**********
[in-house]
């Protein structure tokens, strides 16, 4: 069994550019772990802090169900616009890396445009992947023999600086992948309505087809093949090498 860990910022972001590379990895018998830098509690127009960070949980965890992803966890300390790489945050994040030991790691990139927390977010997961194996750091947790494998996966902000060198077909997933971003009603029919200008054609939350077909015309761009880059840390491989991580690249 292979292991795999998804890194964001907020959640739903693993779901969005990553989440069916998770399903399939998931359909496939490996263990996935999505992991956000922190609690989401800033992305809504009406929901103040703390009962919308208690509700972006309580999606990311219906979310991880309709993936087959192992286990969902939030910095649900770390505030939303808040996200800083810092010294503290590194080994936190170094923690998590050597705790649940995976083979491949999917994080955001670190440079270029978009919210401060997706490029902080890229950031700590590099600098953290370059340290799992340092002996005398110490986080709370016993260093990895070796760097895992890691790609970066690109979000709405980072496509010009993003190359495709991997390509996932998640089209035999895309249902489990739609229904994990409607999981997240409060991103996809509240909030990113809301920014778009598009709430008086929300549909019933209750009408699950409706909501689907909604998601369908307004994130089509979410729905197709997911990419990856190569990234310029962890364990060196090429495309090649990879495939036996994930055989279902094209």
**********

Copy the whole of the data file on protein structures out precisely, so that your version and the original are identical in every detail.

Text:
[in-house]
């Protein structure tokens, strides 16, 4: 069994550019772990802090169900616009890396445009992947023999600086992948309505087809093949090498 860990910022972001590379990895018998830098509690127009960070949980965890992803966890300390790489945050994040030991790691990139927390977010997961194996750091947790494998996966902000060198077909997933971003009603029919200008054609939350077909015309761009880059840390491989991580690249 292979292991795999998804890194964001907020959640739903693993779901969005990553989440069916998770399903399939998931359909496939490996263990996935999505992991956000922190609690989401800033992305809504009406929901103040703390009962919308208690509700972006309580999606990311219906979310991880309709993936087959192992286990969902939030910095649900770390505030939303808040996200800083810092010294503290590194080994936190170094923690998590050597705790649940995976083979491949999917994080955001670190440079270029978009919210401060997706490029902080890229950031700590590099600098953290370059340290799992340092002996005398110490986080709370016993260093990895070796760097895992890691790609970066690109979000709405980072496509010009993003190359495709991997390509996932998640089209035999895309249902489990739609229904994990409607999981997240409060991103996809509240909030990113809301920014778009598009709430008086929300549909019933209750009408699950409706909501689907909604998601369908307004994130089509979410729905197709997911990419990856190569990234310029962890364990060196090429495309090649990879495939036996994930055989279902094209």